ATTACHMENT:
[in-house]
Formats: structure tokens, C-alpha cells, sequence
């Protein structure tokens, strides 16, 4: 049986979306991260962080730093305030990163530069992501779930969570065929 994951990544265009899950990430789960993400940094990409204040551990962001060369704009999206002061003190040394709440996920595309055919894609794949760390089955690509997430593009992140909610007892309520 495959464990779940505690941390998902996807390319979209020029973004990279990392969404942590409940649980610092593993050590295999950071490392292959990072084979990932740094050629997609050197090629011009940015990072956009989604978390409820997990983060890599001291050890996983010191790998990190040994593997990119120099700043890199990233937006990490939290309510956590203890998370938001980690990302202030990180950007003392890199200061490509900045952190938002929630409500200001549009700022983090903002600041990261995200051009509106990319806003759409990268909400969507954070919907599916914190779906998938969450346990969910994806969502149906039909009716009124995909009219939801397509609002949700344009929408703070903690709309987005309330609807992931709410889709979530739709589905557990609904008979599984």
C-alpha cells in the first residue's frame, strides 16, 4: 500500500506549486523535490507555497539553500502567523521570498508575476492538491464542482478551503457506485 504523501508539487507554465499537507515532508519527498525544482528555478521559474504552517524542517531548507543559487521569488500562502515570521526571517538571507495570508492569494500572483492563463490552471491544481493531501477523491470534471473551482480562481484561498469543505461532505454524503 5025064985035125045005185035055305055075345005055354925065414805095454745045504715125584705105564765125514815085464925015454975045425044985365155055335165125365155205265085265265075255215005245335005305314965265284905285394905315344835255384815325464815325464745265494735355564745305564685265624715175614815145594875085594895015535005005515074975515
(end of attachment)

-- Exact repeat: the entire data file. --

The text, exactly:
[in-house]
Formats: structure tokens, C-alpha cells, sequence
């Protein structure tokens, strides 16, 4: 049986979306991260962080730093305030990163530069992501779930969570065929 994951990544265009899950990430789960993400940094990409204040551990962001060369704009999206002061003190040394709440996920595309055919894609794949760390089955690509997430593009992140909610007892309520 495959464990779940505690941390998902996807390319979209020029973004990279990392969404942590409940649980610092593993050590295999950071490392292959990072084979990932740094050629997609050197090629011009940015990072956009989604978390409820997990983060890599001291050890996983010191790998990190040994593997990119120099700043890199990233937006990490939290309510956590203890998370938001980690990302202030990180950007003392890199200061490509900045952190938002929630409500200001549009700022983090903002600041990261995200051009509106990319806003759409990268909400969507954070919907599916914190779906998938969450346990969910994806969502149906039909009716009124995909009219939801397509609002949700344009929408703070903690709309987005309330609807992931709410889709979530739709589905557990609904008979599984």
C-alpha cells in the first residue's frame, strides 16, 4: 500500500506549486523535490507555497539553500502567523521570498508575476492538491464542482478551503457506485 504523501508539487507554465499537507515532508519527498525544482528555478521559474504552517524542517531548507543559487521569488500562502515570521526571517538571507495570508492569494500572483492563463490552471491544481493531501477523491470534471473551482480562481484561498469543505461532505454524503 5025064985035125045005185035055305055075345005055354925065414805095454745045504715125584705105564765125514815085464925015454975045425044985365155055335165125365155205265085265265075255215005245335005305314965265284905285394905315344835255384815325464815325464745265494735355564745305564685265624715175614815145594875085594895015535005005515074975515